Goldman Sachs chief executive sees US avoiding ‘suicide pact’ on trade feud with China
Lloyd Blankfein suggests that the Trump administration’s threat of more punitive tariffs is merely ‘part of a negotiating pattern’
The Trump administration’s tariff threats against China make sense as a bargaining strategy and probably will not result in a devastating trade war, Goldman Sachs chairman and CEO Lloyd Blankfein said on Tuesday.
“That’s what you’d do if it was a negotiating position and you wanted to remind your negotiating counterparty of how much firepower you have,” Blankfein said in an interview at the Economic Club of New York. “I don’t think we’re in a suicide pact on this, so I suspect we’re not going to cause the economies to collapse.”
A trade battle is brewing between the world’s two biggest economies as China vows to retaliate against new tariffs planned by US President Donald Trump.
While the US$50 billion in tariffs already announced were mainly on industrial goods, Trump is now targeting US$200 billion in additional Chinese imports, a move that could push up prices for US shoppers on items like toys, tools and T-shirts.
“I do think – as some people have commented – that this is part of a negotiating pattern, that would be my best take,” Blankfein said of Trump’s threats.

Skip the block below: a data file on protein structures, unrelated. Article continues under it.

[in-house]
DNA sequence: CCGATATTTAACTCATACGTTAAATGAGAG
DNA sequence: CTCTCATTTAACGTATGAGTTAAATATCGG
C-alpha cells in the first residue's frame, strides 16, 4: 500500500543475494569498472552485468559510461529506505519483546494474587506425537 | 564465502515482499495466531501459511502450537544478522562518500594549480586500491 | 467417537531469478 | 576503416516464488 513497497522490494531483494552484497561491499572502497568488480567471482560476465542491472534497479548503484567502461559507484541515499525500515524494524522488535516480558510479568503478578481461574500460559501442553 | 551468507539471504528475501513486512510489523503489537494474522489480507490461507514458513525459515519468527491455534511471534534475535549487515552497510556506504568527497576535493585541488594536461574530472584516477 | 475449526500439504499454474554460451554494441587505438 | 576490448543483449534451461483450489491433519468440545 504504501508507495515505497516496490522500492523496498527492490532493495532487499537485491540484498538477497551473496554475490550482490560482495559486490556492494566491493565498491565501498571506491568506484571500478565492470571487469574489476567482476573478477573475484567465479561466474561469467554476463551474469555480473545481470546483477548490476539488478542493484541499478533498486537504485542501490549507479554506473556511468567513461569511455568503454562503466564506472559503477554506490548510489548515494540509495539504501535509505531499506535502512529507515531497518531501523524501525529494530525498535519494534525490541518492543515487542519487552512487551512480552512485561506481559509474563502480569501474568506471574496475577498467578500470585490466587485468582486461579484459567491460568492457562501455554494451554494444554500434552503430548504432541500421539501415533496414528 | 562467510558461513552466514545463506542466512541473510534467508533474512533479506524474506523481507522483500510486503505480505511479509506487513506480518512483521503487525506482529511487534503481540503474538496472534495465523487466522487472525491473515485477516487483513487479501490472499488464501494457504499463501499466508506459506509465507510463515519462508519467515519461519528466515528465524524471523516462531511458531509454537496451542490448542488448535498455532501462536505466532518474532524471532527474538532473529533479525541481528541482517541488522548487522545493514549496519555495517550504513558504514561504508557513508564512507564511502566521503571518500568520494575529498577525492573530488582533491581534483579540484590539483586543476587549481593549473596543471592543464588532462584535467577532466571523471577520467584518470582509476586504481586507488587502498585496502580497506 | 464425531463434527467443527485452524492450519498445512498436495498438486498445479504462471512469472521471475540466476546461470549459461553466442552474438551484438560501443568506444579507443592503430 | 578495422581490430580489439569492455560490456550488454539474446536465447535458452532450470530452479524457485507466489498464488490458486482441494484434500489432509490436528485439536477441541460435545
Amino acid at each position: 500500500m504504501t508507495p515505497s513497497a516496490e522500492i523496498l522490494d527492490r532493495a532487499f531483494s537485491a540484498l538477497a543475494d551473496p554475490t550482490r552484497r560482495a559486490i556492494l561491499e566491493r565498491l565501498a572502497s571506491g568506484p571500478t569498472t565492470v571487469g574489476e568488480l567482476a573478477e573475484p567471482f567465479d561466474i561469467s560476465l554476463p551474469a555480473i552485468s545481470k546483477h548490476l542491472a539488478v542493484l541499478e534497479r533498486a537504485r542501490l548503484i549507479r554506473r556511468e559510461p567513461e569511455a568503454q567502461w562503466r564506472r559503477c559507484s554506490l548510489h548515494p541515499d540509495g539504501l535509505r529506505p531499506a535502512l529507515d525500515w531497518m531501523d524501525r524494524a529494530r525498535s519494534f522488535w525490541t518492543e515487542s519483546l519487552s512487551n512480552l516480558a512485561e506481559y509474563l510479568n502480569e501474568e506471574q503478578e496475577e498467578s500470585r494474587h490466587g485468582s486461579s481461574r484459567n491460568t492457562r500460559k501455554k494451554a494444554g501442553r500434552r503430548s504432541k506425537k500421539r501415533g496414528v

He also touched on the immigration debate in the US, where Trump’s “zero tolerance” policy separating children from parents crossing the border illegally has sparked protests and calls for a legislative fix.
The detentions have created a political crisis for Republican lawmakers trying to hold control of Congress in elections less than five months away.
“Watching now is heart-rending and I wouldn’t be on that side, but thank God I’m not there – it’s never right against wrong, good against evil,” said Blankfein, who noted that immigration debates have roiled Europe. “Now what do you want to do? Both sides are right.”
Concerning cryptocurrencies, Blankfein reiterated that Goldman Sachs did not own Bitcoin. He had previously said he didn’t consider a digital currency that fluctuates wildly to be a store of value.
The price of Bitcoin, the most ubiquitous of the digital currencies, has lost half its value this year.